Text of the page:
Correction:

An earlier version of this story erroneously reported that same-sex marriage bans would be on the ballot in Maryland and Washington state. Voters in those states are being asked to affirm measures that would allow gay marriage. The story has been corrected.

N.C. approves constitutional ban on same-sex marriage

North Carolina voters approved a constitutional ban on same-sex marriage Tuesday, dealing a setback to a gay rights movement that has enjoyed significant momentum in recent years.

With less than a third of the returns tallied, the measure had enough support to pass, according to the Associated Press. It strengthens a same-sex marriage ban already on the books in North Carolina, which until Tuesday had been the only state in the Southeast that had not taken the step of incorporating the ban into its constitution.

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The national debate over gay marriage is turning its attention South. North Carolina voters pass a constitutional amendment defining marriage as solely between a man and a woman.

The national debate over gay marriage is turning its attention South. North Carolina voters pass a constitutional amendment defining marriage as solely between a man and a woman.

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Opponents of same-sex marriage said the measure was necessary to prevent courts or future legislatures from invalidating the law. The effort provoked an outcry from gay rights groups, which said it represented a significant step backward because it would bar even civil unions and could have unintended consequences for heterosexual couples.

(Google+ Hangout with The Fix at 3 p.m. ET: The future of same-sex marriage.).

The debate drew scrutiny from around the country, with the Obama campaign and former president Bill Clinton voicing their opposition to the measure and figures such as the Rev. Billy Graham and former presidential hopeful Newt Gingrich speaking out in favor of it.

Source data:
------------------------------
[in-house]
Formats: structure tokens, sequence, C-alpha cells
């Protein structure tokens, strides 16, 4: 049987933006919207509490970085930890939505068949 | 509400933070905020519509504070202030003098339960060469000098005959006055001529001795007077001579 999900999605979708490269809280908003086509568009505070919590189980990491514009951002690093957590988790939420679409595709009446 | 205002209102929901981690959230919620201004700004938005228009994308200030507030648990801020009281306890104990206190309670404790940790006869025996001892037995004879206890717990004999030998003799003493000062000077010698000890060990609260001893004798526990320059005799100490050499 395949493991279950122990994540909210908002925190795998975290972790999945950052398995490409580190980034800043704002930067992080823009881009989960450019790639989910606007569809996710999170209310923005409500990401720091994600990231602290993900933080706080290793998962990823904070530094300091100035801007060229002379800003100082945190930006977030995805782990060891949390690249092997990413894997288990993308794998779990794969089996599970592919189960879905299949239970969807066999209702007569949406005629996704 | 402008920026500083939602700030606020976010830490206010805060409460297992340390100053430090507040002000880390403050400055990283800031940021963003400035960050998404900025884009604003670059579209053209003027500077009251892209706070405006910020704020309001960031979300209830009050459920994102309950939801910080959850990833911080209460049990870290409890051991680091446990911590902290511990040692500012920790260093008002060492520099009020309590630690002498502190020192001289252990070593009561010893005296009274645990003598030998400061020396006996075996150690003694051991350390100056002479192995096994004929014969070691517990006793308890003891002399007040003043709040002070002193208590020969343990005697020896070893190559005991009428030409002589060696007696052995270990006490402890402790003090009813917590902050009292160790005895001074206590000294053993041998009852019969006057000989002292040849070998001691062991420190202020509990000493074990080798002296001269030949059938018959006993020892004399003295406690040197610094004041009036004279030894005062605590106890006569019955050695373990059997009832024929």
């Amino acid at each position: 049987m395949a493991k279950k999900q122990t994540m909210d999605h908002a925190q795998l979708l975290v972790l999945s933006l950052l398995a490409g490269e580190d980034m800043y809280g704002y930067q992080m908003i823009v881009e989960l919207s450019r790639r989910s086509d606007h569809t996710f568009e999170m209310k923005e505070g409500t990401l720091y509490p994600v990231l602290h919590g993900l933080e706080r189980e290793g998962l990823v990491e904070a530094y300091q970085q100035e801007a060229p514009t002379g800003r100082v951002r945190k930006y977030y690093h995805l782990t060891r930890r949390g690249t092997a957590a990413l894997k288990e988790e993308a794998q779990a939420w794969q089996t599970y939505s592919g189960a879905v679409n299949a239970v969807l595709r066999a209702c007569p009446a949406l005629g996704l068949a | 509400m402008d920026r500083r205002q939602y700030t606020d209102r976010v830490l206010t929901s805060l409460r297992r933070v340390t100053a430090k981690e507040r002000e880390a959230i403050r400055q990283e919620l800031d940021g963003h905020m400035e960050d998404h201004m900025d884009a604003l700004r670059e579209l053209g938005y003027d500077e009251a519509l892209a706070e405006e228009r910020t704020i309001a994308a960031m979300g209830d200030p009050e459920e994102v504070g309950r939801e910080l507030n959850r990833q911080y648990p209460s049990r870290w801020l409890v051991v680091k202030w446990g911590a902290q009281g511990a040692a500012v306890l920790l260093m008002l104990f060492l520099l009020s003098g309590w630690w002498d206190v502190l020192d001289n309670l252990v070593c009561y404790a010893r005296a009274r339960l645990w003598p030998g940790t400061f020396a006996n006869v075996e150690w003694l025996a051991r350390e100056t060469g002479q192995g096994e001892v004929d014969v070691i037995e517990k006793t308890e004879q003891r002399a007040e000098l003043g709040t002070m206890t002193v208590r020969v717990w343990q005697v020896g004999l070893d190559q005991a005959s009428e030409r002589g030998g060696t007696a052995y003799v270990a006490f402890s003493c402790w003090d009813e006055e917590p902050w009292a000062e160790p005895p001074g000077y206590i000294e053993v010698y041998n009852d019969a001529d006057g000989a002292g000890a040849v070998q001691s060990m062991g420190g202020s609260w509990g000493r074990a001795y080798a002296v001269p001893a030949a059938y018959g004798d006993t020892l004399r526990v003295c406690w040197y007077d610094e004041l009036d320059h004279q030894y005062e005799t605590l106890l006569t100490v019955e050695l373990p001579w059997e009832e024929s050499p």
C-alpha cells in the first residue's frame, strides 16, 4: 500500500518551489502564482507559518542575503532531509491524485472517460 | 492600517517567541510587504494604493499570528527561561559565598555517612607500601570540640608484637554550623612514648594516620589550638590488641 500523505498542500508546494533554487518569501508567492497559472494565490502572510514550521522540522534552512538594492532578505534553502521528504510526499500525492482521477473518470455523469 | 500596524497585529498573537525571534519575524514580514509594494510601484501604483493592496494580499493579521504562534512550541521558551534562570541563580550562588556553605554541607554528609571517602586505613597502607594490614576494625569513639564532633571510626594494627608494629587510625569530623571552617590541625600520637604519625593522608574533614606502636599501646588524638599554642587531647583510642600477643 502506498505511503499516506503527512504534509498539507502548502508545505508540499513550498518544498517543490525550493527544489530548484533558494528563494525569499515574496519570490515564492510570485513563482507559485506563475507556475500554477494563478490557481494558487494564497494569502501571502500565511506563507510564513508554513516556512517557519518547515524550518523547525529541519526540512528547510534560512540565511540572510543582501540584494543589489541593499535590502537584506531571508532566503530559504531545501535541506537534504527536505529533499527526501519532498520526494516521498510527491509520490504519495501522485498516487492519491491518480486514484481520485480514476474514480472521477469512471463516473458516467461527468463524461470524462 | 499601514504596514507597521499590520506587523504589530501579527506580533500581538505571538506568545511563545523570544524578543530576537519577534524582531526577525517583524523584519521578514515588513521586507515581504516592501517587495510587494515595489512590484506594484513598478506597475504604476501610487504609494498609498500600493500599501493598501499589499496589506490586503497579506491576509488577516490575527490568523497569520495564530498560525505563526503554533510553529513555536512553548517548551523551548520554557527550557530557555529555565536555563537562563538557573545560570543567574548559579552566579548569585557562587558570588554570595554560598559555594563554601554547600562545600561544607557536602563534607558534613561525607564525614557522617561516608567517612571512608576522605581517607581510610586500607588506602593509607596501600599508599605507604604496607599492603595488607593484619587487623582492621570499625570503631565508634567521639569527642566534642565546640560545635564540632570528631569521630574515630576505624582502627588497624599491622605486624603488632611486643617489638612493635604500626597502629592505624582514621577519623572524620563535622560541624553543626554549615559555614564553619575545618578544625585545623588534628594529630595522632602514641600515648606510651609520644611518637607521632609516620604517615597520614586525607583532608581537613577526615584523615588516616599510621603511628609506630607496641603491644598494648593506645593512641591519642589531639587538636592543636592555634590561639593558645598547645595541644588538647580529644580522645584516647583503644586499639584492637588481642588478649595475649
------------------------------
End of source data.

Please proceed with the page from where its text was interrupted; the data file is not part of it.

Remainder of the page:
The vote came as Obama is under pressure to clarify his position on same-sex marriage, a hot-button issue that has proved to be a galvanizing force for conservatives and liberals alike.

Obama has said he is still making up his mind on the issue, even as two top officials in his administration spoke out in favor of same-sex marriage this week.

It also came amid a sea change of public opinion on same-sex unions. Polls show a slight majority of Americans support same-sex marriage, a dramatic shift from just eight years ago. Six states and the District allow gay couples to wed, and gay rights groups have accumulated a string of legal victories.

The gains have provoked a backlash from opponents, who argue that heterosexual marriage is a building block of society because of its role in procreation. They believe they have ceded too much ground and view the North Carolina constitutional amendment as a significant win because it is so broad.

On Tuesday, socially conservative groups pointed to the vote as evidence that the American public remains opposed to same-sex marriage, despite the polls.

“This overwhelming support for marriage is clearly the reason why President Obama and liberal congressional candidates across the country have not expressed open support for same-sex marriage,” Tony Perkins, president of the Family Research Council, said in a statement. “They know that redefining marriage remains a losing position in mainstream American politics.”

Gay rights groups late Tuesday lamented their loss but called it a temporary setback.

“The passage of Amendment One is a heartbreaking loss for families in North Carolina, but will not stop us in the march toward full equality,” Joe Solomonese, president of the pro-gay-rights Human Rights Campaign, said in a statement.

Though turnout was moderate Tuesday, a record 500,000 people cast early ballots, which elections officials attributed to passion over the same-sex marriage ban. Polls showed solid support for the measure among likely voters, including African Americans, a key Democratic constituency that has remained skeptical about gay marriage.

Supporters of same-sex marriage argued that the amendment could have a ripple effect, complicating domestic violence cases and limiting the rights of unmarried heterosexual couples. They cited analyses by legal scholars who pointed to Ohio, where a similar measure temporarily wreaked havoc in the courts. But other legal experts, whose work was highlighted by gay-marriage opponents, have said there was little evidence to support that claim.

Conservatives in North Carolina had long sought to put a constitutional ban on same-sex marriage on the ballot. Year after year they were thwarted by Democrats in the state legislature. But in 2010, Republicans swept both houses for the first time since 1870, giving conservatives the opportunity to move forward on the issue.

Despite the gains by supporters of same-sex marriage, they have never won a referendum. Gay rights groups hope to break that streak in November.

Same-sex marriage will be on the ballot in Maryland, Minnesota, Washington state and Maine.

 
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